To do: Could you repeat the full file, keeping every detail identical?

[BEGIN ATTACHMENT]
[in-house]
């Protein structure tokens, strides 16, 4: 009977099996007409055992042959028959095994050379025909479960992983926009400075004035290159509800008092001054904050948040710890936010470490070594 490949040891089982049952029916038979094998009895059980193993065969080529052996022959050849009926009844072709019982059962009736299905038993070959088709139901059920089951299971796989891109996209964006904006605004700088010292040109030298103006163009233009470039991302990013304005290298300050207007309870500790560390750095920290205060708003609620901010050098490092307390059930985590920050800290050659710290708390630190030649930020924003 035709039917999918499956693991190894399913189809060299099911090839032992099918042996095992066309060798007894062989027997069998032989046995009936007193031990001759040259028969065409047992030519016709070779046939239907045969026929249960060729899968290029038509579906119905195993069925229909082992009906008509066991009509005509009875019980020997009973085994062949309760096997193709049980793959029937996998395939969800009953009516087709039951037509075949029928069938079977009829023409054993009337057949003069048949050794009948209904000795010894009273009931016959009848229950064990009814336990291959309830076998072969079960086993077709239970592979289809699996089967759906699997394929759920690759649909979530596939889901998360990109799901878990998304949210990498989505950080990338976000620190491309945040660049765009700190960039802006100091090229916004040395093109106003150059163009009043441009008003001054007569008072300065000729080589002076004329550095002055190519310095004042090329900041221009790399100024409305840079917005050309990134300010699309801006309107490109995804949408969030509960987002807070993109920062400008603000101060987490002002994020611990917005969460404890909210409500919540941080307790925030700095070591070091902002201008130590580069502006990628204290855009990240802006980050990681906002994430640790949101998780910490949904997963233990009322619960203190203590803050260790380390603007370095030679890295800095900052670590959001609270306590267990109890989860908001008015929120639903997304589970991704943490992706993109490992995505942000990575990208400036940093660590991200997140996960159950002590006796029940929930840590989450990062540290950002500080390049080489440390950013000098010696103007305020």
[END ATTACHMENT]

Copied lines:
[in-house]
């Protein structure tokens, strides 16, 4: 009977099996007409055992042959028959095994050379025909479960992983926009400075004035290159509800008092001054904050948040710890936010470490070594 490949040891089982049952029916038979094998009895059980193993065969080529052996022959050849009926009844072709019982059962009736299905038993070959088709139901059920089951299971796989891109996209964006904006605004700088010292040109030298103006163009233009470039991302990013304005290298300050207007309870500790560390750095920290205060708003609620901010050098490092307390059930985590920050800290050659710290708390630190030649930020924003 035709039917999918499956693991190894399913189809060299099911090839032992099918042996095992066309060798007894062989027997069998032989046995009936007193031990001759040259028969065409047992030519016709070779046939239907045969026929249960060729899968290029038509579906119905195993069925229909082992009906008509066991009509005509009875019980020997009973085994062949309760096997193709049980793959029937996998395939969800009953009516087709039951037509075949029928069938079977009829023409054993009337057949003069048949050794009948209904000795010894009273009931016959009848229950064990009814336990291959309830076998072969079960086993077709239970592979289809699996089967759906699997394929759920690759649909979530596939889901998360990109799901878990998304949210990498989505950080990338976000620190491309945040660049765009700190960039802006100091090229916004040395093109106003150059163009009043441009008003001054007569008072300065000729080589002076004329550095002055190519310095004042090329900041221009790399100024409305840079917005050309990134300010699309801006309107490109995804949408969030509960987002807070993109920062400008603000101060987490002002994020611990917005969460404890909210409500919540941080307790925030700095070591070091902002201008130590580069502006990628204290855009990240802006980050990681906002994430640790949101998780910490949904997963233990009322619960203190203590803050260790380390603007370095030679890295800095900052670590959001609270306590267990109890989860908001008015929120639903997304589970991704943490992706993109490992995505942000990575990208400036940093660590991200997140996960159950002590006796029940929930840590989450990062540290950002500080390049080489440390950013000098010696103007305020």